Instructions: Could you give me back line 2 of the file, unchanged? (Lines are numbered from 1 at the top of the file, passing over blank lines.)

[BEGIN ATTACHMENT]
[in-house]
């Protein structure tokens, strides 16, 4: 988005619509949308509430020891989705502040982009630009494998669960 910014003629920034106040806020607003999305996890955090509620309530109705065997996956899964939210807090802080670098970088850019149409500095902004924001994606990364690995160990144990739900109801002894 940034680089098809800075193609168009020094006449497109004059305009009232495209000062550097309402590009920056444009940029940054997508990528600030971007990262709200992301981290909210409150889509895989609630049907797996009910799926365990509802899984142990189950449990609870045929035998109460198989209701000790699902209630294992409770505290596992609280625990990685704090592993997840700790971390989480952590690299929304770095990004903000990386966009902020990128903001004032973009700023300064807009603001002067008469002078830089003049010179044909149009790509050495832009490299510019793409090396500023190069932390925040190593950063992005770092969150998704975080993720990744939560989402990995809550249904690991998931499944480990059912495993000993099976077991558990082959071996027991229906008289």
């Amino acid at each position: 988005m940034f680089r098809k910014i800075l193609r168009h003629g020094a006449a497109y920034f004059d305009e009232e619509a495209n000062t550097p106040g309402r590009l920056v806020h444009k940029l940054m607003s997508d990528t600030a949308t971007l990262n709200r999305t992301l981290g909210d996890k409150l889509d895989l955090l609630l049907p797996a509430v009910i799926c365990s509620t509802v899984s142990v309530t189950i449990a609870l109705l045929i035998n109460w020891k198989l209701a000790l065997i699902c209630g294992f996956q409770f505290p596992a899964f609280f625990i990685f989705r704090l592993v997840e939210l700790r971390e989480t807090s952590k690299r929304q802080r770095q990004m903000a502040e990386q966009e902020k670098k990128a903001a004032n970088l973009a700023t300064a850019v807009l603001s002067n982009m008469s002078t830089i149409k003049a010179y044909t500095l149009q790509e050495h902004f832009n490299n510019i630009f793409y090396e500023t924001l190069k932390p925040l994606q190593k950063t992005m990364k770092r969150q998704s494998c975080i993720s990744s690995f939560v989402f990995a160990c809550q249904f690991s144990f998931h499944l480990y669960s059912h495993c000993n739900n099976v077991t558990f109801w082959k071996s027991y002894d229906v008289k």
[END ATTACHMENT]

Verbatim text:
């Protein structure tokens, strides 16, 4: 988005619509949308509430020891989705502040982009630009494998669960 910014003629920034106040806020607003999305996890955090509620309530109705065997996956899964939210807090802080670098970088850019149409500095902004924001994606990364690995160990144990739900109801002894 940034680089098809800075193609168009020094006449497109004059305009009232495209000062550097309402590009920056444009940029940054997508990528600030971007990262709200992301981290909210409150889509895989609630049907797996009910799926365990509802899984142990189950449990609870045929035998109460198989209701000790699902209630294992409770505290596992609280625990990685704090592993997840700790971390989480952590690299929304770095990004903000990386966009902020990128903001004032973009700023300064807009603001002067008469002078830089003049010179044909149009790509050495832009490299510019793409090396500023190069932390925040190593950063992005770092969150998704975080993720990744939560989402990995809550249904690991998931499944480990059912495993000993099976077991558990082959071996027991229906008289």